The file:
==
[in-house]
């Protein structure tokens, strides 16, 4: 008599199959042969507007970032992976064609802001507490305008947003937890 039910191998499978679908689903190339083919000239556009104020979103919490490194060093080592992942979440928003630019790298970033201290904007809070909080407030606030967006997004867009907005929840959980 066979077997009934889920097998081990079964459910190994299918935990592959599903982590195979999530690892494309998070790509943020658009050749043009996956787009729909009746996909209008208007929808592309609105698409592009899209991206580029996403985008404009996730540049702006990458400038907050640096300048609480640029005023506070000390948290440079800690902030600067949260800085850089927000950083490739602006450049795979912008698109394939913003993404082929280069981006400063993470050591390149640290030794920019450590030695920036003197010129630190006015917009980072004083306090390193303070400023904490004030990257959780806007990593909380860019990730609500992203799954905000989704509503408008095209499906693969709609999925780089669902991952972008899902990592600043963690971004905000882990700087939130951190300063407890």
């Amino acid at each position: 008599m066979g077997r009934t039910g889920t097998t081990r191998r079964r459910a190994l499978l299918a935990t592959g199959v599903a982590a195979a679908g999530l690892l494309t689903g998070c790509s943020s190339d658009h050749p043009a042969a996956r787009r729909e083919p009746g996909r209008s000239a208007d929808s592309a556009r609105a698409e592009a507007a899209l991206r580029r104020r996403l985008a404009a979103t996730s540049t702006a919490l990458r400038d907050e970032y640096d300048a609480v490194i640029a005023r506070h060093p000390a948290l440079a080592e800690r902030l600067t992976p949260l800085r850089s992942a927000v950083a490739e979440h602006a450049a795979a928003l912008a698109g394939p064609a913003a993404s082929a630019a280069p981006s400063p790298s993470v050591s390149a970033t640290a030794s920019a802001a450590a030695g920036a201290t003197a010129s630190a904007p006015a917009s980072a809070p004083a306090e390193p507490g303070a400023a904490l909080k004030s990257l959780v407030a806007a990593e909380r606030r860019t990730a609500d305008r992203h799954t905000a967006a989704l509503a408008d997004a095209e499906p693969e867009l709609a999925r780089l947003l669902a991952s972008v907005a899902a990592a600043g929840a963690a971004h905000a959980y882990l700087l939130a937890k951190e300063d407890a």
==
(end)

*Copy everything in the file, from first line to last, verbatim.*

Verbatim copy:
[in-house]
């Protein structure tokens, strides 16, 4: 008599199959042969507007970032992976064609802001507490305008947003937890 039910191998499978679908689903190339083919000239556009104020979103919490490194060093080592992942979440928003630019790298970033201290904007809070909080407030606030967006997004867009907005929840959980 066979077997009934889920097998081990079964459910190994299918935990592959599903982590195979999530690892494309998070790509943020658009050749043009996956787009729909009746996909209008208007929808592309609105698409592009899209991206580029996403985008404009996730540049702006990458400038907050640096300048609480640029005023506070000390948290440079800690902030600067949260800085850089927000950083490739602006450049795979912008698109394939913003993404082929280069981006400063993470050591390149640290030794920019450590030695920036003197010129630190006015917009980072004083306090390193303070400023904490004030990257959780806007990593909380860019990730609500992203799954905000989704509503408008095209499906693969709609999925780089669902991952972008899902990592600043963690971004905000882990700087939130951190300063407890």
């Amino acid at each position: 008599m066979g077997r009934t039910g889920t097998t081990r191998r079964r459910a190994l499978l299918a935990t592959g199959v599903a982590a195979a679908g999530l690892l494309t689903g998070c790509s943020s190339d658009h050749p043009a042969a996956r787009r729909e083919p009746g996909r209008s000239a208007d929808s592309a556009r609105a698409e592009a507007a899209l991206r580029r104020r996403l985008a404009a979103t996730s540049t702006a919490l990458r400038d907050e970032y640096d300048a609480v490194i640029a005023r506070h060093p000390a948290l440079a080592e800690r902030l600067t992976p949260l800085r850089s992942a927000v950083a490739e979440h602006a450049a795979a928003l912008a698109g394939p064609a913003a993404s082929a630019a280069p981006s400063p790298s993470v050591s390149a970033t640290a030794s920019a802001a450590a030695g920036a201290t003197a010129s630190a904007p006015a917009s980072a809070p004083a306090e390193p507490g303070a400023a904490l909080k004030s990257l959780v407030a806007a990593e909380r606030r860019t990730a609500d305008r992203h799954t905000a967006a989704l509503a408008d997004a095209e499906p693969e867009l709609a999925r780089l947003l669902a991952s972008v907005a899902a990592a600043g929840a963690a971004h905000a959980y882990l700087l939130a937890k951190e300063d407890a």